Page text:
Even if you’re not playing in the tourney proper, there will still be opportunities to throw it down. A women’s doubles tournament takes place on Friday evening ($1,000 grand prize), and there will be free-of-charge Blind Draw Courts open to everyone all three days, with smaller cash payouts of $10 to $40 and prizes like professional-quality cornhole bags, paddleboards and sunglasses. Finally, if all you want to do is have some low-stakes fun, practice sessions and free game play to test the equipment will be available.

Admittance to the event is $10, $20 for a three-day pass. Children 12 and under are free.

“The Coachella of Cornhole”

The Throw Down is, of course, about much more than just the cornhole tournament. It began as a community celebration and while it has grown exponentially (and changed venues a few times to accommodate the increase in attendance), its heart and soul remain the same: to offer safe, fun, family-friendly entertainment, with music, vendors and food aplenty.

One of the highlights has always been live music. For several years in a row now, Mandex has been kicking off the festivities. That tradition continues, with the local hair metal tribute band performing on Friday, Aug. 27 (see Music this week), preceded by opening act Dave Rey and the Acoustic DNA Project. The music starts at 7 p.m.

On Saturday, Aug. 28, a trio of three cover bands will take the stage, starting at 5 p.m. Hear music from AC/DC, Journey and Guns N’ Roses courtesy of some of the best tribute bands around. These aren’t just local rockers playing a few covers — Garcia described these bands as top-notch musicians that travel the world to perform.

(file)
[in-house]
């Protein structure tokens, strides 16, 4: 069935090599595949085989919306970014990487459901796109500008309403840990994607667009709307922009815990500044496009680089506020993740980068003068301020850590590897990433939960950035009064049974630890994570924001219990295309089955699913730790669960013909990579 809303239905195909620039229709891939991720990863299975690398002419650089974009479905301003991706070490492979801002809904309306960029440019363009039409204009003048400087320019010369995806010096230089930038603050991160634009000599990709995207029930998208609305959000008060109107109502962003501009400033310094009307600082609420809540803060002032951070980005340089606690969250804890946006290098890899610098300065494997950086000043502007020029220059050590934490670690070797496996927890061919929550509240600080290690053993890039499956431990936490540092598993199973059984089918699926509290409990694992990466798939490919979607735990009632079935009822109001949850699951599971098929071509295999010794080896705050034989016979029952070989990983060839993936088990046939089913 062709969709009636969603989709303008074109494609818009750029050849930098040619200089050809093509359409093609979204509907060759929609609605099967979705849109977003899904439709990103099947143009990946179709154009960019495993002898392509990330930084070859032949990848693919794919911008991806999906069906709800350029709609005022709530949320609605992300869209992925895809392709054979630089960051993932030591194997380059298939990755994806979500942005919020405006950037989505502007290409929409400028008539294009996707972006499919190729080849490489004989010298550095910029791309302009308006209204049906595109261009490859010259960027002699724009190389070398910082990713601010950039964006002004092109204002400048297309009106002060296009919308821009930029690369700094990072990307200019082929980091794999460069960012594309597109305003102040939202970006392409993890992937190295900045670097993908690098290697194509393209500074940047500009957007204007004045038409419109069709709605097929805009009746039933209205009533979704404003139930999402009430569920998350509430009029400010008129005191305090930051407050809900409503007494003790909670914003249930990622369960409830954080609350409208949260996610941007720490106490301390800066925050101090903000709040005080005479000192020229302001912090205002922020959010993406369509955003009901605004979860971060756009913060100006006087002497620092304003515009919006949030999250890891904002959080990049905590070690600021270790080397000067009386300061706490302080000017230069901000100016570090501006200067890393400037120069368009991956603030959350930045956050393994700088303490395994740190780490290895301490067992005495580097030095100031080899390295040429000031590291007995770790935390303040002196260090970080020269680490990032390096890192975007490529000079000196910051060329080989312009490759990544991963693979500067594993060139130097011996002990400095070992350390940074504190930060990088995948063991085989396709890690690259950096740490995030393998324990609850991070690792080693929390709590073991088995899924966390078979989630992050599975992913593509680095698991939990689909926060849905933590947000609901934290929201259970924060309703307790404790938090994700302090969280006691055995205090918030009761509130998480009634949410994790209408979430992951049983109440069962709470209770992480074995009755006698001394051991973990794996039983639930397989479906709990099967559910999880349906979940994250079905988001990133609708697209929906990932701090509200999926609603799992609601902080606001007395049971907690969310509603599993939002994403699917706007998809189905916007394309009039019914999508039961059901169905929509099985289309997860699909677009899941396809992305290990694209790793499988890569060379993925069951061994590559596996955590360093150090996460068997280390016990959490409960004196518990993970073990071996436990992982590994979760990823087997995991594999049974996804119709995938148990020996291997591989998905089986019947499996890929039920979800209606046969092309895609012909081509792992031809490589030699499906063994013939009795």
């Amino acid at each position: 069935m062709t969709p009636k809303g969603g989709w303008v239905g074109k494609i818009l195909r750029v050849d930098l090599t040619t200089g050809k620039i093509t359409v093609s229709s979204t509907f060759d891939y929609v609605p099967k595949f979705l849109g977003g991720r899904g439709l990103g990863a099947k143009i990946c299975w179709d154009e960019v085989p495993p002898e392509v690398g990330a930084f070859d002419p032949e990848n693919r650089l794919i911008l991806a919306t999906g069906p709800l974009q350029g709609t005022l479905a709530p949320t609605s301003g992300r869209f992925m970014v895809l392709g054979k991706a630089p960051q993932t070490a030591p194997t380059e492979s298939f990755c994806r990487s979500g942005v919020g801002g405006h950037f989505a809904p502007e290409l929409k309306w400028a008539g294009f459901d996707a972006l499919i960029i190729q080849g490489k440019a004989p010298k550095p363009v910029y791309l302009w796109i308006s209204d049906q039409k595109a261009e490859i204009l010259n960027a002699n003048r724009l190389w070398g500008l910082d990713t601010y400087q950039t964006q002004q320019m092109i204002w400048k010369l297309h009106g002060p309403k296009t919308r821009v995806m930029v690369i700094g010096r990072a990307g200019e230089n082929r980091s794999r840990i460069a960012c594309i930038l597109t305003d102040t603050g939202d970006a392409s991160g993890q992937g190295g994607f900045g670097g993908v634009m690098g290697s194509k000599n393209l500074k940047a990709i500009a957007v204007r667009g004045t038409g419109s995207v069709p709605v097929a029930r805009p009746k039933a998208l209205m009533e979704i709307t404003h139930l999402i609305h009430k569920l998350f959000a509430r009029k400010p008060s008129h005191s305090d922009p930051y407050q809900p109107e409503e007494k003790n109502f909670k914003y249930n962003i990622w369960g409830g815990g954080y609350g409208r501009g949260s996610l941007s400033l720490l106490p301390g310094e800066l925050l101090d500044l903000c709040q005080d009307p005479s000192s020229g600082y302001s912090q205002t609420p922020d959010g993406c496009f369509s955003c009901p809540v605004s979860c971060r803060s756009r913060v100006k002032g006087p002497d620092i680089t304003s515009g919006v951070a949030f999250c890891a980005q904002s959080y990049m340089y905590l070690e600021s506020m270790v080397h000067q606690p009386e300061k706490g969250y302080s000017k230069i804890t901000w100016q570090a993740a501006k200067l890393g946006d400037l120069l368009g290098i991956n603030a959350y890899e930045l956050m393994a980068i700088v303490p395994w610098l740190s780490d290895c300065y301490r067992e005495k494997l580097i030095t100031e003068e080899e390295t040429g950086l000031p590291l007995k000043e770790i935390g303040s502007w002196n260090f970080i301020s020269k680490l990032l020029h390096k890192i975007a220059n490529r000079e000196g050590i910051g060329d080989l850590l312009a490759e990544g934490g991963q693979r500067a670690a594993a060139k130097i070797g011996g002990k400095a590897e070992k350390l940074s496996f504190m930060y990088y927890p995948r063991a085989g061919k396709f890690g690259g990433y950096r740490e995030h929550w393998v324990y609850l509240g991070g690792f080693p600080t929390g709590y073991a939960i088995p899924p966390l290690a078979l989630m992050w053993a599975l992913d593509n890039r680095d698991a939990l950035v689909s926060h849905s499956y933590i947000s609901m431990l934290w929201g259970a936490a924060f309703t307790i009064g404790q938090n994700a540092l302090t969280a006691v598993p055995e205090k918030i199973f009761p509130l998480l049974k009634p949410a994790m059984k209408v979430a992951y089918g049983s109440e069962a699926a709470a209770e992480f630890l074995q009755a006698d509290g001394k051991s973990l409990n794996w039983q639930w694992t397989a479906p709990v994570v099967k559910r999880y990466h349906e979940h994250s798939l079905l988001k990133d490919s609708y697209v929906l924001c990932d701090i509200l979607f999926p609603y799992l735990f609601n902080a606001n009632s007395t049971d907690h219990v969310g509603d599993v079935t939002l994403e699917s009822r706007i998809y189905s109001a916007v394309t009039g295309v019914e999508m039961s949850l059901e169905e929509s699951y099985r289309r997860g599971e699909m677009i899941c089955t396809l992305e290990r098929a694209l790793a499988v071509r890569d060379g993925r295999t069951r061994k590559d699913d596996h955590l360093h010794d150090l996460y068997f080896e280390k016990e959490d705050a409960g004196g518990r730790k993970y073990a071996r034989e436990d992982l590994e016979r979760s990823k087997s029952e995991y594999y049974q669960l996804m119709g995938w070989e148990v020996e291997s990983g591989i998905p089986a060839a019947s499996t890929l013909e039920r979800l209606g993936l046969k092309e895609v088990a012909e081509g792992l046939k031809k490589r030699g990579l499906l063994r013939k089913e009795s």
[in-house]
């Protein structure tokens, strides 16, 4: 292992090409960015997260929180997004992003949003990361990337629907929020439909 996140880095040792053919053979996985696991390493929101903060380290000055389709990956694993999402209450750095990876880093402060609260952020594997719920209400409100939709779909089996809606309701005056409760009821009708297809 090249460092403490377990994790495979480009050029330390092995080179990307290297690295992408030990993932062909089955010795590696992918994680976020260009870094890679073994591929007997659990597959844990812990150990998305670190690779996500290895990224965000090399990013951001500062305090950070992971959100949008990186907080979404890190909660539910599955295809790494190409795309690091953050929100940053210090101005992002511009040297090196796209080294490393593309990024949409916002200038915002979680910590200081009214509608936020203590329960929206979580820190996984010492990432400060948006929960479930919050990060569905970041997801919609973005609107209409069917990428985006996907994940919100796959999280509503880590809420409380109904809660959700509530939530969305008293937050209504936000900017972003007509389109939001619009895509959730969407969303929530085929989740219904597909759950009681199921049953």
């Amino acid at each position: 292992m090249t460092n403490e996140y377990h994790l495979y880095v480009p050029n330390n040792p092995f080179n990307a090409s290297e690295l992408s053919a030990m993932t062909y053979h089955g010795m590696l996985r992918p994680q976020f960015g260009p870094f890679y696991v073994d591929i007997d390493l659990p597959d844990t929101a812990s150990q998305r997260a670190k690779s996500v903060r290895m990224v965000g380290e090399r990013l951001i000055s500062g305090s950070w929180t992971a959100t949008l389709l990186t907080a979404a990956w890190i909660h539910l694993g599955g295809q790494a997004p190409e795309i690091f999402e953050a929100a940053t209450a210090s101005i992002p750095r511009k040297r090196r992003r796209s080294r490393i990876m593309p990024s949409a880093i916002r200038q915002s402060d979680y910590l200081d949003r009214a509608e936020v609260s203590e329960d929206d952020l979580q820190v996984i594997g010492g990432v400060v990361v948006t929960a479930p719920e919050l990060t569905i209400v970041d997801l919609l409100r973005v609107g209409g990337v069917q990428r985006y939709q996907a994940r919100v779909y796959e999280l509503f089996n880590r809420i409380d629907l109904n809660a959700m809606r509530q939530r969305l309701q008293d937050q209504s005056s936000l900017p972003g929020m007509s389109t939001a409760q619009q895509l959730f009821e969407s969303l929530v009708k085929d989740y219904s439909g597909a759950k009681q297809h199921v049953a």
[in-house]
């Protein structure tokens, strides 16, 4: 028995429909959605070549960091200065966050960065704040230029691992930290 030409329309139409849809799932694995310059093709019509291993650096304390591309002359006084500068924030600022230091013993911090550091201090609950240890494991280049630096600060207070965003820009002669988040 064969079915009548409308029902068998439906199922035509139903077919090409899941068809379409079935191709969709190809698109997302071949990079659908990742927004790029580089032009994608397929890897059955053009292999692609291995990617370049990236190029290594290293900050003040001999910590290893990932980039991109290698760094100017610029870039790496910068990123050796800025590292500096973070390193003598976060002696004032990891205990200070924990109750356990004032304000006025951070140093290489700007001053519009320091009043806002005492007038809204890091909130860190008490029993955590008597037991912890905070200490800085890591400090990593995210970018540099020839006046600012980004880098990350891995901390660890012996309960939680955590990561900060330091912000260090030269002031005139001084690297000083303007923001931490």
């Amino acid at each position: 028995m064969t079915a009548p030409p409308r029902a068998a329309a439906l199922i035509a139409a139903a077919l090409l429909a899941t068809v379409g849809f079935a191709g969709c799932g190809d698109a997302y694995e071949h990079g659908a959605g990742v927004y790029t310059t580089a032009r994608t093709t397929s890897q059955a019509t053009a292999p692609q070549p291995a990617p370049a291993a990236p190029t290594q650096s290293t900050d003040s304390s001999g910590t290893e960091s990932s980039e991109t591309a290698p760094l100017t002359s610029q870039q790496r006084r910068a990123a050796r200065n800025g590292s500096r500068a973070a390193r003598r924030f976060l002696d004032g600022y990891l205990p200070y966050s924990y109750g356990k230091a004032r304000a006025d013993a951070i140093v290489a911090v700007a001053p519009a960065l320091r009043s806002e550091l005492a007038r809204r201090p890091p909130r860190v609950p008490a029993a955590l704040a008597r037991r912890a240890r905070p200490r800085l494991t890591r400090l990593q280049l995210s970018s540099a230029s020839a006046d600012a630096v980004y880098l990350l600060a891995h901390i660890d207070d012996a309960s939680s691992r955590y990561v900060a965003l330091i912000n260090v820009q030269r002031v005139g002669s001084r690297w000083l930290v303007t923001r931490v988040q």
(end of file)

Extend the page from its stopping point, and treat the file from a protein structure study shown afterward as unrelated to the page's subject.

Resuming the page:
Reflecting on the early days of the block party and the Throw Down, and what the tournament has become today, Karayan said, “It’s amazing to look back on 10-plus years and see that my name [has a prominent place] in the cornhole world. It’s amazing that we put Ventura on the map.”

Not bad for someone who considers himself “an average player.”

“But,” he continued, “I have a passion for it. I want to take this to another level. I want this to be the Coachella of cornhole tournaments.”

Judging by the size and prominence of the 2021 event, he’s well on his way to achieving that dream. At the very least, he has established something unique and special in the sport.

“It’s the world’s only cornhole festival!” Karayan exclaimed. “This is the only one of its kind.”


The Throw Down Cornhole Tournament takes place Aug. 27-29 at the Ventura County Fairgrounds, 10 W. Harbor Blvd., Ventura. For tickets, full schedule, details on the tournament and more information, visit www.thethrowdowncornholetournament.com.